Mr. Jim Cunningham: To ask the Secretary of State for Health how many organ transplants have been made in each year since 1997; how many people have died waiting for organ transplants in that time; and for what organs they were waiting. [77159]

Mr. Lammy [holding answer 29 October 2002]: The number of organ transplants in each year since 1997, the number of people dying waiting for a transplant and the organ they were waiting for is shown in the table.

Dying on waiting list
Cardiothoracic organ175161163122100
Total dying on waiting list532551528474414
All organs2,7792,6742,6952,7092,717

PALS Services

Dr. Evan Harris: To ask the Secretary of State for Health how many NHS trusts have so far established PALS services; what estimate he has made of the extent to which PALS services are functioning; and which trusts do not yet have a PALS service: [77424]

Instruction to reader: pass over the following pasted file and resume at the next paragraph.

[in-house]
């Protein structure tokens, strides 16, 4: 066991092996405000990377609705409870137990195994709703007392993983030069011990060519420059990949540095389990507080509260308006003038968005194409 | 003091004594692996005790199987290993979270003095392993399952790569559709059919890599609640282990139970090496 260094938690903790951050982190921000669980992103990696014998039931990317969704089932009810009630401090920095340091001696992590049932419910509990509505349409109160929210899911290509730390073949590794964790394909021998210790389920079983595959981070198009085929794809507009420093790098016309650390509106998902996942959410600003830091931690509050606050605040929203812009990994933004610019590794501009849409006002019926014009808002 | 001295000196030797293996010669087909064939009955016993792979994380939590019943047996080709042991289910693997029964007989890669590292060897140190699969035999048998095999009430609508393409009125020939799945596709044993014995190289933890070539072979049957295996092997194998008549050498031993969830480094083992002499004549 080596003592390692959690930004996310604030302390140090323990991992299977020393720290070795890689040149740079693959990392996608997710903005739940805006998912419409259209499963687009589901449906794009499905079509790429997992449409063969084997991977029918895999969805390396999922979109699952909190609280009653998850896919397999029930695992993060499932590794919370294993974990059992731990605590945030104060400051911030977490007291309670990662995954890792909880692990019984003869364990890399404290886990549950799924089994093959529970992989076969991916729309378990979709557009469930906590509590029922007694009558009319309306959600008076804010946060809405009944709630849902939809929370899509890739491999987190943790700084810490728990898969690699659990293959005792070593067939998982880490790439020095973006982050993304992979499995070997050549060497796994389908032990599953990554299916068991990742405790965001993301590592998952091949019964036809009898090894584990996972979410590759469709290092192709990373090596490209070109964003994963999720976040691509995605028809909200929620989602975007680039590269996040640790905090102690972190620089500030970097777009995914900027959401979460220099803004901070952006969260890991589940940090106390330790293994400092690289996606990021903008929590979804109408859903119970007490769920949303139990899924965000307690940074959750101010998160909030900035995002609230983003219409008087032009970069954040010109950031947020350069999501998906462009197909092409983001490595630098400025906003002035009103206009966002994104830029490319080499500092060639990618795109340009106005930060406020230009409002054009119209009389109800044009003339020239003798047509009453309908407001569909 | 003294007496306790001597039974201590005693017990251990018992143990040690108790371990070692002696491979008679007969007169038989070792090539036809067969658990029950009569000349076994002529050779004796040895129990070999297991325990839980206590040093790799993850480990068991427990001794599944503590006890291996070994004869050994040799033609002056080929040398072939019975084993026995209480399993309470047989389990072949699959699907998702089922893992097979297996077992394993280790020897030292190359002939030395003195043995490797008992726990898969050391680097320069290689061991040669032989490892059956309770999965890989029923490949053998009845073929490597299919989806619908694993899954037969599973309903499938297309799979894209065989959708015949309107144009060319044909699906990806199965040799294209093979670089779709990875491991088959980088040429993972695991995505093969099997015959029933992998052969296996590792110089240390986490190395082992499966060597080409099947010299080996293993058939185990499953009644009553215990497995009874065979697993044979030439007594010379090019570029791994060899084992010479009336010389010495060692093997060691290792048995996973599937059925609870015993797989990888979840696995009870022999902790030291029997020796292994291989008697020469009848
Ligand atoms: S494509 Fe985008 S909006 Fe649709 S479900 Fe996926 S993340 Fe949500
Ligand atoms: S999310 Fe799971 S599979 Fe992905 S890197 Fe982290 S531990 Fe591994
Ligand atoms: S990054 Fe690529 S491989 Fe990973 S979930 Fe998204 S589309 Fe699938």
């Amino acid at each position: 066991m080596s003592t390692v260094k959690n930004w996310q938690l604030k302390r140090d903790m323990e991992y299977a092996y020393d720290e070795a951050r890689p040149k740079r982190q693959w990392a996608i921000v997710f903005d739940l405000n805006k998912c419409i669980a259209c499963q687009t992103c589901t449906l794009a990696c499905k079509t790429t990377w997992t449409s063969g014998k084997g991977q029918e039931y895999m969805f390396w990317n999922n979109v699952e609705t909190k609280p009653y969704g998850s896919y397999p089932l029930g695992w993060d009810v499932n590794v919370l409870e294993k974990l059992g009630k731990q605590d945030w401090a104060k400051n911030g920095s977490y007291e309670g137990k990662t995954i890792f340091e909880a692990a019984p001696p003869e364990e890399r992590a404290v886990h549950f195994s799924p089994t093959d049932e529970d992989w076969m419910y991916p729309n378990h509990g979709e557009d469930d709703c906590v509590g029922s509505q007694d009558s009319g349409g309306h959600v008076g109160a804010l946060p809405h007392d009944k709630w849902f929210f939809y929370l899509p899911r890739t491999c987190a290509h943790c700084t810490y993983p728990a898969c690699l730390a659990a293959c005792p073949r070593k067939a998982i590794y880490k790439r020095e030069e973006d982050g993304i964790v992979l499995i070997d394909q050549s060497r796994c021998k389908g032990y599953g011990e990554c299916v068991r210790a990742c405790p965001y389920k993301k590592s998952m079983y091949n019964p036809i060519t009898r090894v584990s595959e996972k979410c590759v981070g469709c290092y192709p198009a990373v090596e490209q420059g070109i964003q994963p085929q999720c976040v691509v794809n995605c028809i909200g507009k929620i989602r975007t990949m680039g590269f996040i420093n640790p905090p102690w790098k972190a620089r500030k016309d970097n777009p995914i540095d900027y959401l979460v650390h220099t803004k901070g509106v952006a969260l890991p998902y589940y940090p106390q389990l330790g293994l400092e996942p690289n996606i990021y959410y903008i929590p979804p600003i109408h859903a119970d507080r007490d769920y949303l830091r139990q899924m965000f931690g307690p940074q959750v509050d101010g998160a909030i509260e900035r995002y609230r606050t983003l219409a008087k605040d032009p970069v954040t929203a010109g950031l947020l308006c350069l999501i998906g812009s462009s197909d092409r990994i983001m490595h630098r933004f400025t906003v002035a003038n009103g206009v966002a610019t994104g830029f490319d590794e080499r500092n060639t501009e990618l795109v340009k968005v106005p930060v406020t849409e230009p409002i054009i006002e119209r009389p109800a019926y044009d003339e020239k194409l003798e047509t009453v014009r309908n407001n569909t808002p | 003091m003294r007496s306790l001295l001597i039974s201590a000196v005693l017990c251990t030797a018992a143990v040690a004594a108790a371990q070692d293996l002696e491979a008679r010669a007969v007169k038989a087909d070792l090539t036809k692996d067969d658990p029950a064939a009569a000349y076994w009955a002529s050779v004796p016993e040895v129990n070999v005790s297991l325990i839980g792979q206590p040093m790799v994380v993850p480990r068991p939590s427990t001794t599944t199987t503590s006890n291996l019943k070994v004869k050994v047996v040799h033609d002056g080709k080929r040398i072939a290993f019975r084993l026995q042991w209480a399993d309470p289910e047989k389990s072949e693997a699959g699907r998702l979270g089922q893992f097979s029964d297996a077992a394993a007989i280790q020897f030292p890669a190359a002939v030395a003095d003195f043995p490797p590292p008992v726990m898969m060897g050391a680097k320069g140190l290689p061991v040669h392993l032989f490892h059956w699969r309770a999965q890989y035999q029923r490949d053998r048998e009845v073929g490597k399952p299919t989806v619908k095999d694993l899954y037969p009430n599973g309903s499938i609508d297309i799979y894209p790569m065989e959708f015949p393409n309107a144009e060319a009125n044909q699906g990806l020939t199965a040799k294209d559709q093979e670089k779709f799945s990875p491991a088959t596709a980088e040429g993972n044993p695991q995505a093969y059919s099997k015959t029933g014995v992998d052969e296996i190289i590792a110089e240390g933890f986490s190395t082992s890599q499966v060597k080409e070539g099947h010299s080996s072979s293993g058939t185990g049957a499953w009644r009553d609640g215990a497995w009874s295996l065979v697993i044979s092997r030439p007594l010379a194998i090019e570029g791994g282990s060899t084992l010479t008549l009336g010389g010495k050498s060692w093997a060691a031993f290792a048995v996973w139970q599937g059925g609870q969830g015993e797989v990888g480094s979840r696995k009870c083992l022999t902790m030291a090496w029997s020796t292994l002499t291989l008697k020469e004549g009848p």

Mr. Lammy: This information is not collected centrally. It is the responsibility of strategic health authorities to monitor Patient Action and Liaison

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Services (PALS) development. #10 million was made available to health authorities for PALS in 2002–03 and this will be recurring in the primary care trust baselines.

Pharmacy Dispensing Contracts

Mr. Andrew Robathan: To ask the Secretary of State for Health how many pharmacy dispensing contracts were issued in each of the last five years. [77246]

Mr. Lammy: Information on the number of decisions on applications, or of decisions on applications on appeal, relating to the provision of National Health Service pharmaceutical services for the years 1996–97 to 2000–01 is contained in tables 10 and 11 respectively of the Department's statistical bulletin XGeneral Pharmaceutical Services in England and Wales 1991–92 to 2000- 01". Information on the number of community pharmacies providing NHS dispensing services which opened in the same period is available in table 4 of the same bulletin. A copy has been placed in the Library.

Prescription Charges